In most communities, code requires a fire-rated ladder in a garage attic that does not have fire separation from the main house. Here is the requirement for my house, in Portland, Oregon. A thirty-minute fire-rated ladder is required for my garage, and I have installed a Fakro, Model LWF. The model LWF costs 60% more than the most-similar non-rated ladder, model LWS-P. Features contributing to added cost include a composite facing (pretty red ceramic fiberboard), a thermal-expansion sealing band above the door gasket, and an attempt that the door should close with a simple push, without a latch, by strong spring action. Mine does not close by itself. Due to the extreme spring forces, or some other oversight, the door binds and does not fully close. I wish the door had ordinary hinges and a latch. I invite some fire expert to rationalize rules for residential ladders, that might bring down cost and lead to simpler, more-reliable design. No fire-rated ladder other than Fakro was at all affordable to me. In all cases, code should not be written where there is no means of compliance. I think it is ethical for code writers to solicit conforming products, and thereby to write rules that best serve the public.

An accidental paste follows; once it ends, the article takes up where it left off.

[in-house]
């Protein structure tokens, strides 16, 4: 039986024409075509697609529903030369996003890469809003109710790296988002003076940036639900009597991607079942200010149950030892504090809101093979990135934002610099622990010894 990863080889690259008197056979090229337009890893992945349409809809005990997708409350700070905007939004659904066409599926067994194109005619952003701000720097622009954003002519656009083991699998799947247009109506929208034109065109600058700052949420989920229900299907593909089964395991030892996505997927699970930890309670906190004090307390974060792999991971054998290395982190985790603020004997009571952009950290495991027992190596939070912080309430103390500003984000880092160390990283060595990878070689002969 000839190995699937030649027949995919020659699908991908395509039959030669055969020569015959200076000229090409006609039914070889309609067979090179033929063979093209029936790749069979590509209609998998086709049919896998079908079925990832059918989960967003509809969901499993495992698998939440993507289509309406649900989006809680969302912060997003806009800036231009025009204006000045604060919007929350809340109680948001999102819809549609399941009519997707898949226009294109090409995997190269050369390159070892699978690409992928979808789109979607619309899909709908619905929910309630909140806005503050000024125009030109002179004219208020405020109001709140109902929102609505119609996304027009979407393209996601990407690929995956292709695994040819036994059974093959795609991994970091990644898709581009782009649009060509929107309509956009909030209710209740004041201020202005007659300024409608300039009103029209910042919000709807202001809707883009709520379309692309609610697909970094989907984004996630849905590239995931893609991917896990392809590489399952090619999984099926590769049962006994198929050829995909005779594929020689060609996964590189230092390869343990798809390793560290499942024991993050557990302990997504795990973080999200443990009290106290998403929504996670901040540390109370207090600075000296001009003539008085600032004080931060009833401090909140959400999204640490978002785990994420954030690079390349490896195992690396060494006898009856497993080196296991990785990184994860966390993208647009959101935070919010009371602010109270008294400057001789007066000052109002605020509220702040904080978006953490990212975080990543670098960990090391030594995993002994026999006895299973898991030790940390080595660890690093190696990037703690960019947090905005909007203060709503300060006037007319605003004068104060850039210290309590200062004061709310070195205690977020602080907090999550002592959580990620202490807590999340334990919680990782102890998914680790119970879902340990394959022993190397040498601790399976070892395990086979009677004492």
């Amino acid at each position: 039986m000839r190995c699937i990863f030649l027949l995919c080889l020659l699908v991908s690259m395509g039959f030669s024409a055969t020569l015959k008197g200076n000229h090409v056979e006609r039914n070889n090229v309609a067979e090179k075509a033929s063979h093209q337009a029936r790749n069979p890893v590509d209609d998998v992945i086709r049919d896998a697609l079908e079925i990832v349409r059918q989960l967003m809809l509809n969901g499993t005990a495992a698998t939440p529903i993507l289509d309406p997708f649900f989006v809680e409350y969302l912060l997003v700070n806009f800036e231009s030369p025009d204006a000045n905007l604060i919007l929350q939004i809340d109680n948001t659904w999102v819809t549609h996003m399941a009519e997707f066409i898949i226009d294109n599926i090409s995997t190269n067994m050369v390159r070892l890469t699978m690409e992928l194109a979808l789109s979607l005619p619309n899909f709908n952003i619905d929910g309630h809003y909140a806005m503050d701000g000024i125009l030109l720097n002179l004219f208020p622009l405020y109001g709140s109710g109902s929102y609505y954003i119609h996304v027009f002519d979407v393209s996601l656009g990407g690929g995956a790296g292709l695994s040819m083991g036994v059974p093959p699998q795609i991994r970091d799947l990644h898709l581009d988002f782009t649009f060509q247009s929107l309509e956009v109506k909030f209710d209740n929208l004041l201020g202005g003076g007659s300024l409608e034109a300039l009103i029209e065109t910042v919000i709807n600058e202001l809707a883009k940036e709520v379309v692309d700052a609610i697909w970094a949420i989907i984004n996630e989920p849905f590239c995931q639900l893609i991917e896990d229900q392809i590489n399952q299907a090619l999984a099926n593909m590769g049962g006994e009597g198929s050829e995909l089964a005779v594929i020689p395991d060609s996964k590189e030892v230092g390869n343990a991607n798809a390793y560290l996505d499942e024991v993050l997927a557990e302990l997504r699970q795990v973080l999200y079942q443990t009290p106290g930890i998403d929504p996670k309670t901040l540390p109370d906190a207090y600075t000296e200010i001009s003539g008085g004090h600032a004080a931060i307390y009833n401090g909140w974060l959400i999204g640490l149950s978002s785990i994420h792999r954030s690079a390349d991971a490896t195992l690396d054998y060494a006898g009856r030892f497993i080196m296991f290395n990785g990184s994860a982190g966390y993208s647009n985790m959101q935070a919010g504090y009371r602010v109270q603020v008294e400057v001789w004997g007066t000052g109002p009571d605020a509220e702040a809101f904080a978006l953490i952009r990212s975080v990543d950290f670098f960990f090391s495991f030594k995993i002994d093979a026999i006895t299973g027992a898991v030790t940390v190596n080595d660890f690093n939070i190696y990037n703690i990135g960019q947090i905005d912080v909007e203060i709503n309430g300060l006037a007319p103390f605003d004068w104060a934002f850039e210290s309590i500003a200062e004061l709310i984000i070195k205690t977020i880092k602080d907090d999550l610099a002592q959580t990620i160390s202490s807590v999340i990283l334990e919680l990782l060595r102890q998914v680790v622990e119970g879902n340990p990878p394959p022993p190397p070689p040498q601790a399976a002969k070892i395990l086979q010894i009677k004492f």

At October, 2010, I have rebuilt my Fakro LWF, with resort to LWS springs and limit arms, with door angle adjustment, set to 64 degrees, still with out-of-reach three-section deployment. I will fully describe the conversion, after I obtain additional steps to permit four-section deployment. Here are simple drawings. The second is of the condition awaiting additional step sections.
This discussion parallels that in tab Fakro Ladder Installation Progress.
Installation of a Warranty-Replacement LWF 25/54 Ladder:
At September 2011, I have at last installed and tried a LWF 25/54 ladder received in January, 2011, as a warranty replacement of my LWF 25/54 ladder. I could not bear to replace mine, with its now-acceptable spring-on-door, latched operation. I would have betrayed trust of Fakro, if I had scavenged a step section to do a fourth-section improvement of my ladder.
Instead, with at last a needful and cooperating customer, I have done another installation-as-experiment. This ladder, with no discernible difference of design, does close properly. In more than 120 full open full close cycles, I see none of the drive of the door toward the opening end by the slam-closure spring forces. Like mine before retrofit to latch closure, this ladder does not slam. A good push is needed to get past a stall, where spring force does hold the door closed. The installation is fully described in document LWF Ladder Installation Anonymous .
I retain wishful thinking of freedom to customize installations for best convenience of customers. I wish for standard step sections common in all wood-ladder families. Best steps would be those of LWF ladders, for LWS and OLN ladders, too. Common lengths would be 100 cm and 75 cm, with well-centered four steps or three, respectively.
Here is what I imagined for this customer, if there were need, and factory support: